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How to create Brick elements?

How to create Brick elements?

RE: How to create Brick elements?


You can create bricks, but you will have to manually extrude them in independent mode.  Mechanica's default solid mesher is a tetrahedral mesher.

However, the tets should give you the same results as bricks if both meshes are sufficiently refined.


RE: How to create Brick elements?

In Integrated mode, you can go to the AutoGEM-Settings menu and select the type of solid elements that will be autogenerated. By default it is set to only tetras, but from the pulldown you can choose tetra/wedge, or tetra/wedge/brick.

If the automesher detects "thin enough" geometry with "parallel enough" faces, it will attempt to combine tets into bricks/wedges. You might need to experiment with the element creation limits (same dialog box) to force it to create bricks .

Of course as seymours2571 points out, this exercise is somewhat moot, since Mechanica's P-tets probably will give just as good an answer, in much less total time (when you compare the total elapsed time for mesh + solve)  

RE: How to create Brick elements?

Thanks for replies.

Yes, it can be done with Independent mode. I even remember how nice it was in old-old releases when you could go back and forward between these two modes (Link and Unlink). But now PTC doesn't support the Independent mode anymore, thus such way is out of consideration.

Yes, default solid mesh in Mechanica is Tetra. But 'default' means that it should be other choice and about such option (how to create not tetra, but brick) was my question.

Yes, I remember, how to setup AutoGEM (it was topic in Introduction class - probably more than 20 years ago, but I still remember and use it). The problem is - it doesn't work! I have passed probably, in which release it has stopped to work and thought, that maybe someone found out how to do it in WF4.

"This exercise is somewhat moot" - not at all, for example, if you have huge model, and it should help you to decrease a number of elements in two-three times.

Thanks anyway, others didn't try to answer at all.

RE: How to create Brick elements?

>>> "This exercise is somewhat moot" - not at all, for example, if you have huge model, and it should help you to decrease a number of elements in two-three times.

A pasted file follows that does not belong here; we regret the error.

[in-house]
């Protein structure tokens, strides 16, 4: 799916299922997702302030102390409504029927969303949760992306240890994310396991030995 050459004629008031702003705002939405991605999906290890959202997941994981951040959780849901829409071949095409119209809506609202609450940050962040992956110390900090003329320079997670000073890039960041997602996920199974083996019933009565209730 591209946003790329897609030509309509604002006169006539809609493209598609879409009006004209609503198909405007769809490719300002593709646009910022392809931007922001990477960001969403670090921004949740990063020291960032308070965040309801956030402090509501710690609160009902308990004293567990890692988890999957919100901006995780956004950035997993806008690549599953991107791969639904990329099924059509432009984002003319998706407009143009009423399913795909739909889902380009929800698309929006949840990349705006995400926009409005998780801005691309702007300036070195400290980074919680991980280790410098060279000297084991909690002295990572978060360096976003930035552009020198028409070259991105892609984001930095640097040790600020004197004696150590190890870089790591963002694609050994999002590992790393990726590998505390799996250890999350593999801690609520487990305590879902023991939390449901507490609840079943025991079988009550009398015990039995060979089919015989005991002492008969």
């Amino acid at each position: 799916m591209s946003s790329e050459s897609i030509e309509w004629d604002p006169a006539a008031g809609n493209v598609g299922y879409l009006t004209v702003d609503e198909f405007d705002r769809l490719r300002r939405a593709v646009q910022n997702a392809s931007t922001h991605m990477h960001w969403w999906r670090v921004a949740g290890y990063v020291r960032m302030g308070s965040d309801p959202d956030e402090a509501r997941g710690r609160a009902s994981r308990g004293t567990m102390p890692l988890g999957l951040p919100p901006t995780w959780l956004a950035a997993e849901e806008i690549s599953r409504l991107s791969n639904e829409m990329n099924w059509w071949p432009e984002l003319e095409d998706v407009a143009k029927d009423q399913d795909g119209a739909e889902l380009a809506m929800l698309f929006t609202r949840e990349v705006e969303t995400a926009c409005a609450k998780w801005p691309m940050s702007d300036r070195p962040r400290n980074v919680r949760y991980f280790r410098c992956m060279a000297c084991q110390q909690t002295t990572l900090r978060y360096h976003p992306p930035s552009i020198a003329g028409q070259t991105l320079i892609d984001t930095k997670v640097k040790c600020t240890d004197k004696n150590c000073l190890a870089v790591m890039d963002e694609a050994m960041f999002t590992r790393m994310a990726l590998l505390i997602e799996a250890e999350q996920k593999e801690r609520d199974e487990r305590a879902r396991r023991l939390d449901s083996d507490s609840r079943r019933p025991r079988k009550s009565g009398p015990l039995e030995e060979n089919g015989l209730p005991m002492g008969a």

I agree somewhat, however my point is that the total time to set up the model *and* solve needs to be taken into account. Of course a perfect brick mesh is computationally more efficient, but if it takes many hours/days to achieve this perfection then where is the benefit (since the results *should* be the same...) This viewpoint is the result of my experiences consulting/training/supporting etc on Mechanica as well as another well known "high end" FE code.

At one customer a few years ago they proudly showed me an (admittedly) stunning hex mesh of a gearbox housing - the modal analysis (in an h-code) ran really fast. My Mechanica model took 5 times as long to run... Just as the analyst was starting to look smug, I asked them how long it took to mesh, "oh, about 2 weeks of work". In comparison I had autogemmed mine in 15 minutes.  

Depending many factors (model type, size, analysis type...) your mileage may vary :)

RE: How to create Brick elements?

You are right: "Depending many factors ..".
1. If setup to create Wedge and Brick elements could work, it should be the same time as for tetra AutoGEM - I do not think about 'perfect' hex-mesh.
2. If you have a model with about 150K tetra elements, and you have 50+ load cases, and you have to run 5-10 design iteration - then time to run is big deal for you.

RE: How to create Brick elements?


PTC still does support Independent mechanica in Proe.  When you have your mechanica model open inside proE just goto File menu then click "Independent Mechanica...".  It will transfer your model will loads, geom, constraints, etc.

Mike your question was is it possible to create brick elements.  It is...you can extrude them.

Most people here are fully aware of the fact that the larger the mesh the longer the run time.  And, large meshes can severly prolong the analysis of complex design studies.  However, maybe instead of worrying about the mesh, perhaps you should be looking to regions of the model where geometry simplification can be performed.  Perhaps regions where the stress values are unimportant, but rounds and chamfers exists.  Or, maybe you should focus on limiting the adaptive convergence to specific regions of the model, which would result in increased time savings.


RE: How to create Brick elements?

1. PTC doesn't support Independent mode anymore. You can use it in your own risk. Support means to give you the help when you need.
2. When you go in Independent mode, any changes which you'll make, can't be retrieve in Pro/E. So, for design optimization it has no real value.
3. "Large model" means large geometry (component, sub-assembly, assembly). All simplification have been done already - it's common approach for any FEA.